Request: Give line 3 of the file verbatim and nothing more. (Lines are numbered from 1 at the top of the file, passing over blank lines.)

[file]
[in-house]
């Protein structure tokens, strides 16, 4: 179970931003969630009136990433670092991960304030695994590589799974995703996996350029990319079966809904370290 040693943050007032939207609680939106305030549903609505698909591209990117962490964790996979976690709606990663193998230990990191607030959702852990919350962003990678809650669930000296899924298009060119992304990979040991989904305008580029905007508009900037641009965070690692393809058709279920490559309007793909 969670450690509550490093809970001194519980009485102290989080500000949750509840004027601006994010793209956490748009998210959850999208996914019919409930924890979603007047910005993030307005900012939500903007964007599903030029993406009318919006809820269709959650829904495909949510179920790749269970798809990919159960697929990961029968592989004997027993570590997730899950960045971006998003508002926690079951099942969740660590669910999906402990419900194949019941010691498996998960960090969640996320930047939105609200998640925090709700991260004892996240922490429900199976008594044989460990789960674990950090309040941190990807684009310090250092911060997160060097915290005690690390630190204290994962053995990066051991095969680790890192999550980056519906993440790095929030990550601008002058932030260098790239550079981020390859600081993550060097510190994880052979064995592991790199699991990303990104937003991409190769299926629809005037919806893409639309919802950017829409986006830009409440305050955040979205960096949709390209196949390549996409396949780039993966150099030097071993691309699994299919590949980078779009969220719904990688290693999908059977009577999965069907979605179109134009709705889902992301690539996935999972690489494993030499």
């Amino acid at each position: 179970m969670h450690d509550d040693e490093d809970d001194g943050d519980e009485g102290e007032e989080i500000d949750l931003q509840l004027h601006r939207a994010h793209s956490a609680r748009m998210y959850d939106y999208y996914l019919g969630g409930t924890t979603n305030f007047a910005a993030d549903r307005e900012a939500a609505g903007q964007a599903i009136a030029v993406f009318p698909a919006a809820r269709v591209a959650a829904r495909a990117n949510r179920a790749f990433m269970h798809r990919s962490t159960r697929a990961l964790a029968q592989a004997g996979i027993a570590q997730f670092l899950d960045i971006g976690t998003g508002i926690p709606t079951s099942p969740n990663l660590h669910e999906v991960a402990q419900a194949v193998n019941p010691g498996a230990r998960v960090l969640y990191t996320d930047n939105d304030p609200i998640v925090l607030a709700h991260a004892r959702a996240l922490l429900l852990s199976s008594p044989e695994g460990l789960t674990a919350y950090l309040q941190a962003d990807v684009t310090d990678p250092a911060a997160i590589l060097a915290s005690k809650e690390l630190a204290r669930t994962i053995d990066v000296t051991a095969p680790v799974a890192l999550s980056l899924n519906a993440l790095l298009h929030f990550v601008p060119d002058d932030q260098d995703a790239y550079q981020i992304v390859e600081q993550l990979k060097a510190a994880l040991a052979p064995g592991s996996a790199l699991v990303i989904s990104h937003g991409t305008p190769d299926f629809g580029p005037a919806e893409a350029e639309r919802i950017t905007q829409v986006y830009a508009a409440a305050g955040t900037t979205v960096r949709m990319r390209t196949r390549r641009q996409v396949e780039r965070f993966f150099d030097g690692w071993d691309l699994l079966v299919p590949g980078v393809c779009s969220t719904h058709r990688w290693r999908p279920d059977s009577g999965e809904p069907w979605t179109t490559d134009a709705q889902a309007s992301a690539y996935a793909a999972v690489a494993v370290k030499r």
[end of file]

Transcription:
């Amino acid at each position: 179970m969670h450690d509550d040693e490093d809970d001194g943050d519980e009485g102290e007032e989080i500000d949750l931003q509840l004027h601006r939207a994010h793209s956490a609680r748009m998210y959850d939106y999208y996914l019919g969630g409930t924890t979603n305030f007047a910005a993030d549903r307005e900012a939500a609505g903007q964007a599903i009136a030029v993406f009318p698909a919006a809820r269709v591209a959650a829904r495909a990117n949510r179920a790749f990433m269970h798809r990919s962490t159960r697929a990961l964790a029968q592989a004997g996979i027993a570590q997730f670092l899950d960045i971006g976690t998003g508002i926690p709606t079951s099942p969740n990663l660590h669910e999906v991960a402990q419900a194949v193998n019941p010691g498996a230990r998960v960090l969640y990191t996320d930047n939105d304030p609200i998640v925090l607030a709700h991260a004892r959702a996240l922490l429900l852990s199976s008594p044989e695994g460990l789960t674990a919350y950090l309040q941190a962003d990807v684009t310090d990678p250092a911060a997160i590589l060097a915290s005690k809650e690390l630190a204290r669930t994962i053995d990066v000296t051991a095969p680790v799974a890192l999550s980056l899924n519906a993440l790095l298009h929030f990550v601008p060119d002058d932030q260098d995703a790239y550079q981020i992304v390859e600081q993550l990979k060097a510190a994880l040991a052979p064995g592991s996996a790199l699991v990303i989904s990104h937003g991409t305008p190769d299926f629809g580029p005037a919806e893409a350029e639309r919802i950017t905007q829409v986006y830009a508009a409440a305050g955040t900037t979205v960096r949709m990319r390209t196949r390549r641009q996409v396949e780039r965070f993966f150099d030097g690692w071993d691309l699994l079966v299919p590949g980078v393809c779009s969220t719904h058709r990688w290693r999908p279920d059977s009577g999965e809904p069907w979605t179109t490559d134009a709705q889902a309007s992301a690539y996935a793909a999972v690489a494993v370290k030499r």